This year’s Groceryshop welcomed tech startups, grocery CPG, retail giants and everyone in between to Las Vegas to discuss industry trends, challenges, and opportunities to better the grocery shopping and customer experience as we know it. From personalization at scale and improved logistics & delivery systems to electronic carts and the importance of first-party customer data, the conference offered a breadth of knowledge, networking and technology demonstrations.
As the newest member to join Microblink’s marketing team and a first-time trade show attendee, it was an insightful way to kick-off my knowledge of all things grocery.
My experience was unique because I got to be both an exhibitor and one of over 4,000 attendees at this conference. Working alongside Microblink’s Commerce team at the booth was invigorating. Not only did I get to experience live demos of our receipt-scanning and product recognition solutions, but as someone new to the industry, I walked away with the understanding of a glossary’s worth of industry acronyms! (I’ll be the first to admit that “Universal Product Code” sounds cooler as “UPC,” and at times, it genuinely feels like speaking another language.)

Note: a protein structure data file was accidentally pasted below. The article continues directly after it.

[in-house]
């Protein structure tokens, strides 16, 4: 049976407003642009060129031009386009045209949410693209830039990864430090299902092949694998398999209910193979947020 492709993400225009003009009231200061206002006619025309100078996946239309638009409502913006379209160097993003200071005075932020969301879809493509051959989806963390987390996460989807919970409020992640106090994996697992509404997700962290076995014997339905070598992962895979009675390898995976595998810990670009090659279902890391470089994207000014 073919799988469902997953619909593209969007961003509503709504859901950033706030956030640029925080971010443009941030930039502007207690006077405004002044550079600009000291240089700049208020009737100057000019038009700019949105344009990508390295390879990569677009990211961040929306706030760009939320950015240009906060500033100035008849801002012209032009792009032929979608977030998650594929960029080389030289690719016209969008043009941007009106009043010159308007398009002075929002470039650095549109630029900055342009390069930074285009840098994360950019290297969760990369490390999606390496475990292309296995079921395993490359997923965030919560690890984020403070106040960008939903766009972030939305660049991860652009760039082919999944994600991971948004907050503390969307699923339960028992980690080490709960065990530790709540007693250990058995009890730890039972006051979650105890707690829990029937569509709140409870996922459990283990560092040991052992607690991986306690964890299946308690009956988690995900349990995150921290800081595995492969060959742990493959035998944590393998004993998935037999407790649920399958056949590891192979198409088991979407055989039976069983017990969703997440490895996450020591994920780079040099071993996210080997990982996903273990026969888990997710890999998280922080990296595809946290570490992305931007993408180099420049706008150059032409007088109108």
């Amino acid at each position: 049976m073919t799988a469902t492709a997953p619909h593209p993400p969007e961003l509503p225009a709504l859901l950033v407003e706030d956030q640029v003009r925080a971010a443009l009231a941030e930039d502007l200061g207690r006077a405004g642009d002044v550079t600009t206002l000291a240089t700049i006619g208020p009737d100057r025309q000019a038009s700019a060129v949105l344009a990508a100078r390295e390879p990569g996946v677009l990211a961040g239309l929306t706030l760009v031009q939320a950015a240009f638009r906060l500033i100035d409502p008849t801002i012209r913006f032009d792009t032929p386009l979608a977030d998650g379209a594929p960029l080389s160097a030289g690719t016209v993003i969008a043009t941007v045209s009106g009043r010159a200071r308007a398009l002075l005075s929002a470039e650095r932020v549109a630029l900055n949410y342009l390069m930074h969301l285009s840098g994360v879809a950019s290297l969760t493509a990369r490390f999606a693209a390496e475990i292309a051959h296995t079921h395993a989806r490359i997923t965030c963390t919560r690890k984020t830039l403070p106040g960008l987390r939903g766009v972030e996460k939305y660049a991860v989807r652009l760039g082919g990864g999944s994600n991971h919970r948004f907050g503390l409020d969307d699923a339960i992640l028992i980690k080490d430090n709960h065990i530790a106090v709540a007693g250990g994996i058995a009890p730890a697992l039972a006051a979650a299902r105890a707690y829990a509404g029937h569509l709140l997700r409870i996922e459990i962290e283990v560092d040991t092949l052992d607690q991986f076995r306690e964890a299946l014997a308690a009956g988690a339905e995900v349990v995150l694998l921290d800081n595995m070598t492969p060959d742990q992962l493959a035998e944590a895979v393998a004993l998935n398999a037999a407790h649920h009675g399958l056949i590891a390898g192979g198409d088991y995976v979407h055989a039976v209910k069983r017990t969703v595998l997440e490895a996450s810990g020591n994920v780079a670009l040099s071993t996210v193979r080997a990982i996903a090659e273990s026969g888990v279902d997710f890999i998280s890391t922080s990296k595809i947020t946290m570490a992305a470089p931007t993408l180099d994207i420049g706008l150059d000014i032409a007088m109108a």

Roaming the exhibition hall to check out other booths was a personal favorite of mine because I got to learn what different companies are working on (not to mention the dual thermal-glass bottles, personalized totes and more that I scooped up in the process!)
Outside the exhibition hall, there were non-stop keynotes, educational sessions and panel presentations. One of the sessions that I attended focused on the strategies and tactics for boosting supply chain resiliency, during which speakers unpacked how volatile consumer spending patterns, labor shortages, inflation, port congestion and more have put a strain on global supply chains. Companies are actively working to combat this by diversifying their supply chain networks, transparently collaborating (and communicating) with suppliers and customers, and of course, by leveraging cutting-edge technology.